Sir,—Having just returned from a few weeks’ tour in the wine-growing districts of Provence, I can endorse all that your correspondent in your issue of to-day says as to the disappointment and sense of lack of sympathy with France in her trouble that has been caused by the unfortunate clause in our new Budget which affects her vital interests.  Is it too late to allay the feeling of injustice which our Allies with some reason believe themselves to the victims of?  If ever there was a moment when nothing we could possibly help should be allowed to jeopardise the Entente Cordiale—upon which so much of the peace of Europe depends—surely this is the time.  With coal at famine prices and still going up (I heard of £13 a ton being paid at Lyon), with the value of the franc steadily going down, the one hope of a large agricultural community in the South of France lay in an industry that needed little or no coal for its manufacture.  All that we could do as an Allay to stimulate this industry should have been done.  A wise and understanding nation, rather than add to the impost on its importation, should have reduced it at this juncture, but, on the contrary, our legislators have, in a moment of unimaginative thoughtlessness, taken an opposite view, and have caused distress and indignation throughout France.  Now, I am sure that they have no more belief in a policy of pin-ricks than I have, but I am equally sure that they lack imagination.  They cannot put themselves in a French peasant’s place; they cannot see how vital the wine industry is to the small propriétaire, thousands of whom I have lately seen at their task from dawn to dark; they cannot understand that the one hope of a people crushed by the burden of the late war lay, in some parts of France, in the returns of the vintage, and to jeopardise one sou’s worth of this return to the wine-dresser was sure to be resented, and certain to be considered unfriendly and unjustifiable.  For this catastrophic harm to international good will I blame our British lack of imagination.  I saw a good example of this lack of imagination only yesterday in the Cathedral at Amiens.  There, in one of the side chapels, are enshrined the American, the Canadian, and the Australian flags.  The British war authorities had apparently not thought it worth while to present the Cathedral with a Union Jack.  Fifty years hence, our children’s children, wandering through Amiens Cathedral, will wonder why it was Britain kept out of the Great War.  We lack imagination!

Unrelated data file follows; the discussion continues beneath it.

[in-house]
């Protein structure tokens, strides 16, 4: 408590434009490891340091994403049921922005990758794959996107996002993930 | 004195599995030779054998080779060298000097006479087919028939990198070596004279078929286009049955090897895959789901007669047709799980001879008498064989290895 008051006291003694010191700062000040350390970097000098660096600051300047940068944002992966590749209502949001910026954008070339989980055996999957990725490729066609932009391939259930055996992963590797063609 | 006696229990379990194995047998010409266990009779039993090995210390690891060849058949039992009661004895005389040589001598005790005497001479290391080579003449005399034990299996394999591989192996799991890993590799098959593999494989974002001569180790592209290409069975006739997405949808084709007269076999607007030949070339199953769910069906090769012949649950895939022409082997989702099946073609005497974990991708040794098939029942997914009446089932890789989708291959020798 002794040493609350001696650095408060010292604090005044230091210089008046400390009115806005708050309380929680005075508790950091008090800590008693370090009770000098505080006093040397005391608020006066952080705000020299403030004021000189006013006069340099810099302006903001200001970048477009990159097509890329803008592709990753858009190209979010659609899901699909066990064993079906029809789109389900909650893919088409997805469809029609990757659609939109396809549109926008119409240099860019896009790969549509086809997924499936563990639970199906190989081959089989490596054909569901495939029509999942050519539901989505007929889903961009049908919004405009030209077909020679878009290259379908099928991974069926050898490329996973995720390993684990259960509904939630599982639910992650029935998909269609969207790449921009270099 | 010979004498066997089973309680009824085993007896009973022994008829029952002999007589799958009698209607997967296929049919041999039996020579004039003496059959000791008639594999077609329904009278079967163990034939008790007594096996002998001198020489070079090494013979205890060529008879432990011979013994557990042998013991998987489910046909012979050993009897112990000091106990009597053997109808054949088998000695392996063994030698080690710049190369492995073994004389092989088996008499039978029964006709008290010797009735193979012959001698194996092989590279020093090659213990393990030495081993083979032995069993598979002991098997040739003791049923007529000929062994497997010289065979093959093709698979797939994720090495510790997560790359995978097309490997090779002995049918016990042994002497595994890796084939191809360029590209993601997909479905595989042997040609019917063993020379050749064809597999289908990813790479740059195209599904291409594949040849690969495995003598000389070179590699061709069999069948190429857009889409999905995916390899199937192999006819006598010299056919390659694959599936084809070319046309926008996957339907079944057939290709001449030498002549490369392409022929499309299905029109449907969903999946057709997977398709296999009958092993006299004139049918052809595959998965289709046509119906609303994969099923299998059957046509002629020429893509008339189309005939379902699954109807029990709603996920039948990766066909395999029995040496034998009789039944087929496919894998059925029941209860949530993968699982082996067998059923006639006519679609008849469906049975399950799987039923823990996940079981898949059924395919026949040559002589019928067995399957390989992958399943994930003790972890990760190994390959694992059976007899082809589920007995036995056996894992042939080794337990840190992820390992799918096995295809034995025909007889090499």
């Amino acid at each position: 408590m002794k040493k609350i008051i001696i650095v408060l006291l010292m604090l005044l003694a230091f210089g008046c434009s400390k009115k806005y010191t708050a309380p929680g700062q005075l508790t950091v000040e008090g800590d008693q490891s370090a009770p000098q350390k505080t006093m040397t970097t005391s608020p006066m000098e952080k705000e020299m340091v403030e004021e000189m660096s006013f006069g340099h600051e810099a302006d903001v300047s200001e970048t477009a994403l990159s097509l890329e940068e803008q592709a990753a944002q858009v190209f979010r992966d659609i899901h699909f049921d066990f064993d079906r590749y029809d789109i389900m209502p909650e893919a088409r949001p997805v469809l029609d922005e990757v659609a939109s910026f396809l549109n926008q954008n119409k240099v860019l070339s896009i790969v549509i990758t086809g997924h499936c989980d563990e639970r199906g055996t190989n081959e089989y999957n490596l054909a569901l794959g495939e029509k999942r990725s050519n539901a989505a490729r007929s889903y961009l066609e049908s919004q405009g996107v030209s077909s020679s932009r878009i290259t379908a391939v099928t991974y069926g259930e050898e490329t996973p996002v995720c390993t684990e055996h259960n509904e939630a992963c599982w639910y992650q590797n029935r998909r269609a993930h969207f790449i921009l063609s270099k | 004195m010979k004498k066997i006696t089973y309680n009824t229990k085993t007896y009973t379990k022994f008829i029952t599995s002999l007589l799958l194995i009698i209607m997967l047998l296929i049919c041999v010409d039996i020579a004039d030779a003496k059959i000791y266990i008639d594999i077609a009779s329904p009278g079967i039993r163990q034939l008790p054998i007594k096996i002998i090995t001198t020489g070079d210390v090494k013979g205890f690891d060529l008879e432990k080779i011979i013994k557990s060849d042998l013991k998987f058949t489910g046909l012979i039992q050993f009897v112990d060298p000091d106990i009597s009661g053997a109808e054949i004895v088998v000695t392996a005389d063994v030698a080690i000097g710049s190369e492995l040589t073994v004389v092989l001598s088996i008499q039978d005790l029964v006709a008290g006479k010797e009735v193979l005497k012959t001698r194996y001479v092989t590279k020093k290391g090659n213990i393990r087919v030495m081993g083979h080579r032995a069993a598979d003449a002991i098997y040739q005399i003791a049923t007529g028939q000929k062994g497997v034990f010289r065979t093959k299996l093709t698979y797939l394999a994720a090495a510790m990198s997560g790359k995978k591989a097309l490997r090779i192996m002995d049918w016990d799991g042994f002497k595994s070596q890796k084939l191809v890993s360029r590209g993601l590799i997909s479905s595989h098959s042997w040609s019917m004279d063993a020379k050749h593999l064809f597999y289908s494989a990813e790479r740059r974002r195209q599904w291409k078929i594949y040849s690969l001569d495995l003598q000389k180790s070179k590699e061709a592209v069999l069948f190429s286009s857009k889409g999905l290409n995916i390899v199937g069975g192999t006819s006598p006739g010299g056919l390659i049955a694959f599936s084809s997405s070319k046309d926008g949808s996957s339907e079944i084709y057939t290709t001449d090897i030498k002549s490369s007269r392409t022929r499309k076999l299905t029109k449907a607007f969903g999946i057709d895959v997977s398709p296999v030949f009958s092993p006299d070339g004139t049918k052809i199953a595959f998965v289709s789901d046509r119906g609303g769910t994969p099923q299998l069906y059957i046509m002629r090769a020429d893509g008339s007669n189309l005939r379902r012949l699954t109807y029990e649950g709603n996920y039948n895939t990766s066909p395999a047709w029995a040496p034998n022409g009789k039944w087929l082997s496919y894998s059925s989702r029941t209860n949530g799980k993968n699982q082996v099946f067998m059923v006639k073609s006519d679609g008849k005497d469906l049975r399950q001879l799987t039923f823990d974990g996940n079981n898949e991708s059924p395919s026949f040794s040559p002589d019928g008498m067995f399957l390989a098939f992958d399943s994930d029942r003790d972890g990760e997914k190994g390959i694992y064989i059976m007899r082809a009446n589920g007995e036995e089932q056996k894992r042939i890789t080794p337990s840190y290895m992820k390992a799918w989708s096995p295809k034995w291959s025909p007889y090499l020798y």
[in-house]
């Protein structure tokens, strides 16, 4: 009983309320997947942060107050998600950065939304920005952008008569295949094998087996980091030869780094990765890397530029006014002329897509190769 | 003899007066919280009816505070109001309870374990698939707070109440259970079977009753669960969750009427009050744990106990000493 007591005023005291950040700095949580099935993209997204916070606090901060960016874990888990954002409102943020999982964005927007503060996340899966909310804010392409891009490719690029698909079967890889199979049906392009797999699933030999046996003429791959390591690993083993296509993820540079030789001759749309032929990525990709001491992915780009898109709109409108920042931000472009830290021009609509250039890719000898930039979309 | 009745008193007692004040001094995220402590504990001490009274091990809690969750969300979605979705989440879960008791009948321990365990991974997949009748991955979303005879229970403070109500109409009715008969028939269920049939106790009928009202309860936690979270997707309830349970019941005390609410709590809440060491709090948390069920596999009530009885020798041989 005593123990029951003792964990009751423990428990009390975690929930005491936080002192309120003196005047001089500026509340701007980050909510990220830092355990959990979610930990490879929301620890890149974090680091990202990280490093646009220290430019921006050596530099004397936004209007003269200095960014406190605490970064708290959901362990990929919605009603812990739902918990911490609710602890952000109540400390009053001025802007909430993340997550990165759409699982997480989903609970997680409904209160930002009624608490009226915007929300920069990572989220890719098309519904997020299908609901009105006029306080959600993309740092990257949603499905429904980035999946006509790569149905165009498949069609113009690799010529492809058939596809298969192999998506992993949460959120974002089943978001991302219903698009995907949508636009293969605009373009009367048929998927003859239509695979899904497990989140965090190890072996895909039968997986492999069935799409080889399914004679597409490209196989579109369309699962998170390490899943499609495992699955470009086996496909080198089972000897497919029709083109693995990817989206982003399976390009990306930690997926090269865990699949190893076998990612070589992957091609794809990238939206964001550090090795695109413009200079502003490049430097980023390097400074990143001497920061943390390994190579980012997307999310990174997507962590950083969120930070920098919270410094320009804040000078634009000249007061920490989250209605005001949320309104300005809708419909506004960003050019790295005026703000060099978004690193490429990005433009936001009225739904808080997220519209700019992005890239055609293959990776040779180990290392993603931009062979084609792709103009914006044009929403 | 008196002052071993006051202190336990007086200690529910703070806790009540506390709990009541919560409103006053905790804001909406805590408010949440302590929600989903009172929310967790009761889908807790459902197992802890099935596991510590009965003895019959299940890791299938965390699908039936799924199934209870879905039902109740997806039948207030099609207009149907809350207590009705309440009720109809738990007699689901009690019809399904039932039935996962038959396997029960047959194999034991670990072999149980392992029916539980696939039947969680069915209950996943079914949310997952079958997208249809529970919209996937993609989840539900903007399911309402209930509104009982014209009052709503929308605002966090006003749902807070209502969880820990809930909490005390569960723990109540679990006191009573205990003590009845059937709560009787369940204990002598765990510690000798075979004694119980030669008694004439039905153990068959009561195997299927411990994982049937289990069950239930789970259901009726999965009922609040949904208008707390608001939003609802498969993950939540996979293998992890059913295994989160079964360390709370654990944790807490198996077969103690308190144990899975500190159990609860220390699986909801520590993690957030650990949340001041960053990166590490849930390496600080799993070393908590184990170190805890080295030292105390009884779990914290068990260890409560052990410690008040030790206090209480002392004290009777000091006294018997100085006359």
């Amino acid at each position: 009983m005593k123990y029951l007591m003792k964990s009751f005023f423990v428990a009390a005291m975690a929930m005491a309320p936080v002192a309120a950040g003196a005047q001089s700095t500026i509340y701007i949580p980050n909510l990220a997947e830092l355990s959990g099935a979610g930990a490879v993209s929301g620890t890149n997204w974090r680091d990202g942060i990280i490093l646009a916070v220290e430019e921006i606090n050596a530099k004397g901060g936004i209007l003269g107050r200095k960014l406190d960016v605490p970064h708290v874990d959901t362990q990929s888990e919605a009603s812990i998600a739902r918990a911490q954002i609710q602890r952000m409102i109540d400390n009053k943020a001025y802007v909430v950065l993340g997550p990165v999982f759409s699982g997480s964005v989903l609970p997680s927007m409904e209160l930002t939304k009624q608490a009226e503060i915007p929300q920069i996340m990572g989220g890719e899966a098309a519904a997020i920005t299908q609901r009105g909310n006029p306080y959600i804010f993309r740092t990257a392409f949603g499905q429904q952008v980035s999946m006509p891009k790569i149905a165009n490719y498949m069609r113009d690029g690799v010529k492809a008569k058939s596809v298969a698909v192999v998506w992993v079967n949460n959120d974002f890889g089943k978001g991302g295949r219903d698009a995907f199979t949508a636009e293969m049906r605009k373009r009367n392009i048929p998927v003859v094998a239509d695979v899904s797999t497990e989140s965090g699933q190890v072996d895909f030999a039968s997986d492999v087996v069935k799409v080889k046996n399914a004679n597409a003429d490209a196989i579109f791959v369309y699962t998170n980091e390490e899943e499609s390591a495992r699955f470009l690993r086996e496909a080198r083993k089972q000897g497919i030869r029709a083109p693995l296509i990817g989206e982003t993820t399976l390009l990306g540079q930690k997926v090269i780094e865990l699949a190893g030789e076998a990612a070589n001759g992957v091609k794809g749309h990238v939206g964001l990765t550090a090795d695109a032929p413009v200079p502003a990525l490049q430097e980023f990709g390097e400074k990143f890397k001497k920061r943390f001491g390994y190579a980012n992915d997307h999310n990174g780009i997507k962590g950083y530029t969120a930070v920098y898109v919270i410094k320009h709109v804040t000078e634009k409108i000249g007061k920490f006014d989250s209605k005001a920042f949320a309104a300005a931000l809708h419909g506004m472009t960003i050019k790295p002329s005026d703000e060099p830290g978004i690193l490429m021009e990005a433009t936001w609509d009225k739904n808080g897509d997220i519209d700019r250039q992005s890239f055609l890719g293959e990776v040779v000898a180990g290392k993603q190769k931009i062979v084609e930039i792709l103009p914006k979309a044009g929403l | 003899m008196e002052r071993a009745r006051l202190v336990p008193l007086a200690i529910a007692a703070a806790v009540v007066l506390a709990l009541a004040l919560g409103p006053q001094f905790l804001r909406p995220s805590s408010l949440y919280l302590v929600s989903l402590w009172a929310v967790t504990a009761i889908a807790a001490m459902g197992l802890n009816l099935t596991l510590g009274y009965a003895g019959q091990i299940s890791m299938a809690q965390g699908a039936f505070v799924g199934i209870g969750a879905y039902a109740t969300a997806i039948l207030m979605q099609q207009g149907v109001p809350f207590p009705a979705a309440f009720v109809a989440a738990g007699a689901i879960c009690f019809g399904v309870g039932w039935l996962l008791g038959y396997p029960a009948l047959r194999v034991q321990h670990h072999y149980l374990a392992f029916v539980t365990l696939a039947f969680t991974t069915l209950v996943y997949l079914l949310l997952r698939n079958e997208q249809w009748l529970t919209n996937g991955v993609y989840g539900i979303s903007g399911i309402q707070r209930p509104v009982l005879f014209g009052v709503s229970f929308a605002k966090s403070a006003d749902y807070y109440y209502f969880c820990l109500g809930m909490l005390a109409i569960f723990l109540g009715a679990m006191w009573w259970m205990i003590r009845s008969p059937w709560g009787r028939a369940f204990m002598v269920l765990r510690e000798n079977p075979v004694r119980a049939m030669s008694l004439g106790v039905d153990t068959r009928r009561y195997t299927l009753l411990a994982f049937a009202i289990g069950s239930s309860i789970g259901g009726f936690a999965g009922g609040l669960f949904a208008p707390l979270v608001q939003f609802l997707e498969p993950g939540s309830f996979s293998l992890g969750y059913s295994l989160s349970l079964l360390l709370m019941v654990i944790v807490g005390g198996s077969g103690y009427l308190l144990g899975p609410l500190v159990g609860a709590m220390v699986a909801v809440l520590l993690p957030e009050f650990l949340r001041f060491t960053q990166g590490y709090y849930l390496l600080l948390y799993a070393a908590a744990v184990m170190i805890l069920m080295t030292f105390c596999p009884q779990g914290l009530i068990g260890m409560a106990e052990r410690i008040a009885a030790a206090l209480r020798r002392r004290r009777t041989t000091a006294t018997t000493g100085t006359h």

(Times, 26 April 1920, p. 10.